Thanks now do you have to put the tv on any certain channel or just plug the two together and poof it is there ? i am running win xp pro and i have a asus 7800GTX vid card 256 meg memory and it has a s video connection..


All new TV's have specific video inputs that bypass the tuner. So, there should be "channels" labled "VIDEO-1" or "HD-IN" or something else. You will not need to be on channel 3 or anything.

quote:
This is the kind of information that people need. btw, what kind of internet service do you need? I'm assuming that dial-up is out of the question.


Well a lot of it will depend on the compression used. If NO compression is used, 480i (640 x 480 x 30fps x 16bit/pixel) requires 18MB (that's bytes not bits) per second. Standard def TV requres 3MB. Both MPEG-4 and H.264 get these rates down to where SD can go over standard DSL and HD can go over hi-speed DSL / Cable. I would image, though, that you will be able to select your speed when you get access to the feed. H.264 can encode all the way down to 64Kb per second (just out of reach of the dial-up folks but easily within the bandwidth for DSL).

 

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  posted on 12/13/2006 at 08:39 PM
Got this question in a PM but I wlll address for all. If you hook up the computer to the TV in the way described above, can you record it on the VCR?

The answer is - depends on how the VCR is hooked up. Many TV's have direct video output jacks (usually RCA jacks). If your VCR is set up to get its input from your TV's output then yes you can record it.

If not, then no - setting up the way I describe will not result in you being able to record on your VCR. Also, I would NOT recommend trying to put your VCR in line with the video signal, for a couple of reasons. First, the computer is going to output video and audio separately so you have to first convert the signals into RCA inputs (video and audio) or coax. This means buying more gear, usually. Secondly, putting the VCR in line and converting the signal to be compatible compromises the quality.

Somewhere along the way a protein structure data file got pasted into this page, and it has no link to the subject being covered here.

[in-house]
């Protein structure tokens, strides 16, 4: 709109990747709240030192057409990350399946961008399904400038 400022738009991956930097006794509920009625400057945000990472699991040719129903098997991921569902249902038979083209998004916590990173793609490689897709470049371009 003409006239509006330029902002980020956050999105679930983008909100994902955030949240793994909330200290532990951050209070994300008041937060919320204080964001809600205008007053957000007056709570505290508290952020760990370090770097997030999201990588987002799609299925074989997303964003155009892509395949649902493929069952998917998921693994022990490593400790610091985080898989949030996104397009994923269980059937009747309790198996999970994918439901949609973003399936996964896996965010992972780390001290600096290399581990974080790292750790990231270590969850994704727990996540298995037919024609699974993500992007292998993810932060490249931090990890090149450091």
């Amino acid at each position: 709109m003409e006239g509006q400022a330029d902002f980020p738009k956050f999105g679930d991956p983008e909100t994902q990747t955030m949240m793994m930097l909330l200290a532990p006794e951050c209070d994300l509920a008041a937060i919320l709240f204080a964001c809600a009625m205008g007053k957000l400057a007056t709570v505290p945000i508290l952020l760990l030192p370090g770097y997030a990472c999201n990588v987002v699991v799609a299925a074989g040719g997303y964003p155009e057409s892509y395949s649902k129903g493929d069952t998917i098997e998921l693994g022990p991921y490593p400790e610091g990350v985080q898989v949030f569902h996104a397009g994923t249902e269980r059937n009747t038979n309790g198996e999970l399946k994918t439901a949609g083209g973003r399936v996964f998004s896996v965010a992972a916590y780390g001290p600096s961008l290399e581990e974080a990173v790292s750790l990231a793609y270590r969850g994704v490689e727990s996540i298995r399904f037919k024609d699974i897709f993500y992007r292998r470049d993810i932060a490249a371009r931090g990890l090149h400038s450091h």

Keep the questions coming. I'll make you all propeller-heads before you know it.

 

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  posted on 12/13/2006 at 09:10 PM
This is just excellent info and I am thankful to vaylor for starting this. I have a bit of experience with home theater and know HD and 5.1, etc. really well. However, integrating my PC and my home theater is something I have long wanted to do. I have tried already hooking my PC up to my TV via the s-video out on my PC. I have a 53" Sony rear projection HiDef ready TV. The picture from my PC to my TV in a word: sucked. Especially the text, very unreadable. I tried messing with the monitor settings on the PC, but no luck. But I really like the idea of having a keyboard and mouse near me in my LR when I want to switch from music or TV to PC and back without walking to another room (sounds lazy). So, since my HDTV has component video as the best HD input, I guess I could get a video card that supports component video.
 

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  posted on 12/13/2006 at 09:21 PM
Thanks for the tech info Vaylor!
I'll starting getting my stuff ready.
Do you or does anyone else know if there will a trial run for us & Moogis to work out any kinks?
THANKS AGAIN

 

Peach Head



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  posted on 12/13/2006 at 09:41 PM
quote: